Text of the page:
Since the reversal of Roe v Wade, women have tried to find ways to control their reproductive health, by stocking up on emergency contraception.

Social media is flooding with calls to stock up on Plan B in anticipation of possible restrictions on contraceptive pills.

Meanwhile, some US companies have committed to paying staff travel expenses for those wanting an abortion.

Katerina Kostakos contributed to this article.

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Chinese investment in Australia drops



China’s investment in Australia has plunged to its lowest levels since 2007

A new report from KPMG and the University of Sydney shows Chinese companies invested U.S. $585 million in Australia last year, which is down from a peak of U.S $16.2 billion in 2008.

It comes as relations between the two nations remain sour. Australia has previously called for an independent review into the origins of Covid-19, and a ban on foreign interference.

But Chinese officials have responded with trade sanctions, which have affected Australian wine, seafood and coal exports.

Australia was once a large destination for Chinese investment. In fact, the two nations signed an historic Free Trade Agreement in 2015, with a key focus on economic growth and creating jobs.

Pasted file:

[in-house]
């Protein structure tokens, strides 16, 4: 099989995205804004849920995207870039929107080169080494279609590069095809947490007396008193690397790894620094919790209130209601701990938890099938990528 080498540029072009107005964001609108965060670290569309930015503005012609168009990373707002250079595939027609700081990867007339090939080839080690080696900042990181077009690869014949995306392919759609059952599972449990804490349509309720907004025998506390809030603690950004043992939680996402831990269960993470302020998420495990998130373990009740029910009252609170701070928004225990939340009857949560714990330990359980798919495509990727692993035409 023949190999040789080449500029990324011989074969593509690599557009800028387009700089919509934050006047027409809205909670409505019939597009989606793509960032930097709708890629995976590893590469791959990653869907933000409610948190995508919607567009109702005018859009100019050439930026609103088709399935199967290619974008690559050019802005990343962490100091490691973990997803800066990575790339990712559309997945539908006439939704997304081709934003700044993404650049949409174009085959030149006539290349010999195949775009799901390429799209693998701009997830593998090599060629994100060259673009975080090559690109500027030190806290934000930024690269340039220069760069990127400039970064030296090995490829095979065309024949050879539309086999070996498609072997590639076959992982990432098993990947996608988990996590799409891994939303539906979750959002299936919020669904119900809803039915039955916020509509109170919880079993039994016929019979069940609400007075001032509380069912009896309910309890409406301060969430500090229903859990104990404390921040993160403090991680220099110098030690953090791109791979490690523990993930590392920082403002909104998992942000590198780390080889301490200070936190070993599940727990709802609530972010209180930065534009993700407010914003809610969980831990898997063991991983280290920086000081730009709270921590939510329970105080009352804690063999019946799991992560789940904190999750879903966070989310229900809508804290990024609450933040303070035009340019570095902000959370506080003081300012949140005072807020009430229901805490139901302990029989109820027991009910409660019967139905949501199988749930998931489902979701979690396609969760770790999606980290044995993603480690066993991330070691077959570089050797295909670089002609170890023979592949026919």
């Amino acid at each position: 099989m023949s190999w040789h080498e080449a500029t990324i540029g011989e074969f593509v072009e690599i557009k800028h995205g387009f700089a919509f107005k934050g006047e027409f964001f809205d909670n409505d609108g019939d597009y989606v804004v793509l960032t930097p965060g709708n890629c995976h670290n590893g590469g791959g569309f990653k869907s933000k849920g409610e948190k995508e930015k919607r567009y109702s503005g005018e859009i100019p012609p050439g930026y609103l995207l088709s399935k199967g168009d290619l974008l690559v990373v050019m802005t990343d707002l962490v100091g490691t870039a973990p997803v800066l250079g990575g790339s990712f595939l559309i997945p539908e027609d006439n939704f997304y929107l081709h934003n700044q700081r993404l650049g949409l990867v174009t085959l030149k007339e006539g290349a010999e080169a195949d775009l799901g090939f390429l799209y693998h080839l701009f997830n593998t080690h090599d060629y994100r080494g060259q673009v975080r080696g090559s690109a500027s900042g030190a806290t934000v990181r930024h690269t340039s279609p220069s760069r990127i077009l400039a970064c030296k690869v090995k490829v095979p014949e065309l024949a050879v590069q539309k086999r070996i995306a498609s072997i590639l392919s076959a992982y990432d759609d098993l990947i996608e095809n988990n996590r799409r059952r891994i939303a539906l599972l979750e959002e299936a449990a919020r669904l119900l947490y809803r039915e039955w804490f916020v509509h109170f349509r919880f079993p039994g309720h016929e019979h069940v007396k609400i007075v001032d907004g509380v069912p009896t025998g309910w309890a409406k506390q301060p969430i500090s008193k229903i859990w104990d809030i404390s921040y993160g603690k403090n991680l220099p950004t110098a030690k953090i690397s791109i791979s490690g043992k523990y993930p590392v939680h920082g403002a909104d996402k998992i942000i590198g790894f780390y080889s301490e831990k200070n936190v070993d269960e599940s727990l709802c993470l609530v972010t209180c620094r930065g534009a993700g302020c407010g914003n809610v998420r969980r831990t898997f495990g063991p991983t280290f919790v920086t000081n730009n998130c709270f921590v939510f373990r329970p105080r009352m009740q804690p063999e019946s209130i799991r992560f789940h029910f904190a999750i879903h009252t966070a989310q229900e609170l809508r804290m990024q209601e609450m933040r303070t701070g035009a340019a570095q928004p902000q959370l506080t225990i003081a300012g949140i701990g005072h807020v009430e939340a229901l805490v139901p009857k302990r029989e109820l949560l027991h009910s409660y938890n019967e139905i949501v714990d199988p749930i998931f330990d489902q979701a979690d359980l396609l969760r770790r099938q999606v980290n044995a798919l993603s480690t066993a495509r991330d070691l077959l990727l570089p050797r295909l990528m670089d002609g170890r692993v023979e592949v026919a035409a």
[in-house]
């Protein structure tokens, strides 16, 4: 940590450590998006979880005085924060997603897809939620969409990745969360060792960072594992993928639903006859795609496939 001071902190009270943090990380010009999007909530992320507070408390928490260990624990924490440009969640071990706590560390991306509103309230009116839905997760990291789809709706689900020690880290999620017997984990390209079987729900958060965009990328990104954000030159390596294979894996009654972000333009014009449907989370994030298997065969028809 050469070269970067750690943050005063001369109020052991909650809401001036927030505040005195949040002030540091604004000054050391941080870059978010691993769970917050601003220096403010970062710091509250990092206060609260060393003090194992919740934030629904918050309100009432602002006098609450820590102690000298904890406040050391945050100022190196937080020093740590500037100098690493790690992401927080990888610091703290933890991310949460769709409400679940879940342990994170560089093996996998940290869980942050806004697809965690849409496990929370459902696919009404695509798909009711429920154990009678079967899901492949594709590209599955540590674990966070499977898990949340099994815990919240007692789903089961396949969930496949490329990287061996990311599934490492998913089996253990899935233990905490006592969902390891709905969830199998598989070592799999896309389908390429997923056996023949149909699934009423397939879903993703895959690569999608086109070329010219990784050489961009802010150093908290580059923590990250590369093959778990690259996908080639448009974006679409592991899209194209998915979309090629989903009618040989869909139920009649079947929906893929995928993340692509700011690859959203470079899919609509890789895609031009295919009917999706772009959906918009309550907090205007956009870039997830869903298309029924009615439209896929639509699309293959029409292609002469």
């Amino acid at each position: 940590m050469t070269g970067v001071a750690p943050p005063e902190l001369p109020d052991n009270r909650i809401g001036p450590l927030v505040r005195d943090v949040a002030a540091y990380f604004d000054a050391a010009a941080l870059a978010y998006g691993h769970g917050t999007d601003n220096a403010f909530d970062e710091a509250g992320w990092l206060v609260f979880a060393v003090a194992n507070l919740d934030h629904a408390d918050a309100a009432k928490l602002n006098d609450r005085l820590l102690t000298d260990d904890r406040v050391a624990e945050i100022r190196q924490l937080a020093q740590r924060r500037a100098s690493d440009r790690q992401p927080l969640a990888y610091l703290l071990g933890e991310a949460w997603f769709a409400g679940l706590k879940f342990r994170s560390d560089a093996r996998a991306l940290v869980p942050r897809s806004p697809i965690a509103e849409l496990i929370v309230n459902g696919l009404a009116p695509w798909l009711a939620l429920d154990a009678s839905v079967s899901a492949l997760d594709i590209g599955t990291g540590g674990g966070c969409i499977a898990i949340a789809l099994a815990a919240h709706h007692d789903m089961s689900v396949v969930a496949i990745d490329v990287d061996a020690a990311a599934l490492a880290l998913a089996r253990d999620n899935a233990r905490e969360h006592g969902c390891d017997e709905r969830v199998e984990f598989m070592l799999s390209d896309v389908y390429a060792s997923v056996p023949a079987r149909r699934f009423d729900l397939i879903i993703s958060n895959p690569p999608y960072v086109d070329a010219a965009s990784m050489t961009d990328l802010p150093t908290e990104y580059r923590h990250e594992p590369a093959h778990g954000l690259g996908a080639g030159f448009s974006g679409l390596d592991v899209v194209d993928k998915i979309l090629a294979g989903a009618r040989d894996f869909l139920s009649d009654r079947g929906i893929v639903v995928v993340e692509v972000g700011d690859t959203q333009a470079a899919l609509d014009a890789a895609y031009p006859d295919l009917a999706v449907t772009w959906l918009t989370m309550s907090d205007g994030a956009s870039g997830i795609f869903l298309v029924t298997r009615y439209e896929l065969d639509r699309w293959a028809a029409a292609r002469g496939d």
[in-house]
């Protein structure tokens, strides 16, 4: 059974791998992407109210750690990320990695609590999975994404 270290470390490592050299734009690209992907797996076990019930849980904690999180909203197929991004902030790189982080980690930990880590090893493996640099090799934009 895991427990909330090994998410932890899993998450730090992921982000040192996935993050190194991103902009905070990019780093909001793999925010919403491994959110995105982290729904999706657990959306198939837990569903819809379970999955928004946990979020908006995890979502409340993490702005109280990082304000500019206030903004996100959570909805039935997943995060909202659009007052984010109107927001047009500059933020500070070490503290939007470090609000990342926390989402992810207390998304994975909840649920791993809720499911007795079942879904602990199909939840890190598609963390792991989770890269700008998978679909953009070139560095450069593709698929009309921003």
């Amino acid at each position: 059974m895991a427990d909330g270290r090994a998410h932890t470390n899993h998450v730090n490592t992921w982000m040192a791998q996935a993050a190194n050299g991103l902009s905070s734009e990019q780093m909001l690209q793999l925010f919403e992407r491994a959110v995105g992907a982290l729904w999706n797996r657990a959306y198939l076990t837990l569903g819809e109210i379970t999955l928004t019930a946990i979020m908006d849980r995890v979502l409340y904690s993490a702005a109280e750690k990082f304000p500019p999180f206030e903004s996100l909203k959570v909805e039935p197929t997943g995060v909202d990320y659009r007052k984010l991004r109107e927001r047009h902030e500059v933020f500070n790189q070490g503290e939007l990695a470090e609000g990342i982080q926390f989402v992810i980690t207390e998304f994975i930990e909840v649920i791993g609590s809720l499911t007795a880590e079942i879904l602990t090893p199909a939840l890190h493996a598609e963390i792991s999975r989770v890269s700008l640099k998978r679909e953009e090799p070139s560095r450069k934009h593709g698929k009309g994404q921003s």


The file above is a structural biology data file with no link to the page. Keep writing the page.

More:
Australia’s Prime Minister, Anthony Albanese says he will not make concessions to China. The newly-elected Albanese is in Europe for a series of talks with NATO leaders.

“The resistance of Ukraine has brought democratic nations closer together which have a shared commitment to rules-based, international order,” he says.

But Chinese officials believe it is irresponsible to place Ukraine and Taiwan in the same basket.

Chinese Foreign Ministry spokesman Zhao Lijian says “Taiwan is by no means Ukraine,” and labelled Albanese’s comments as “irresponsible”.

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Target offers support to employees seeking abortions



Target will help its employees living in states where abortions are banned by funding their travel

The company sent a memo to employees via email with the new policy to be enacted in July.

Target’s Chief Human Resources Officer says “A few months ago, we started re-evaluating our benefits with the goal of understanding what it would look like if we broadened the travel reimbursement to any care that’s needed and covered – but not available in the team member’s community”.

She says “This effort became even more relevant as [Target] learned about the Supreme Court’s ruling on abortion, given that it would impact access to healthcare in some states”.

This all comes amid the reversal of Roe versus Wade removing abortion as a constitutional right within the U.S.

This has sparked a range of companies to provide similar benefits with Amazon also providing travel coverage for employees.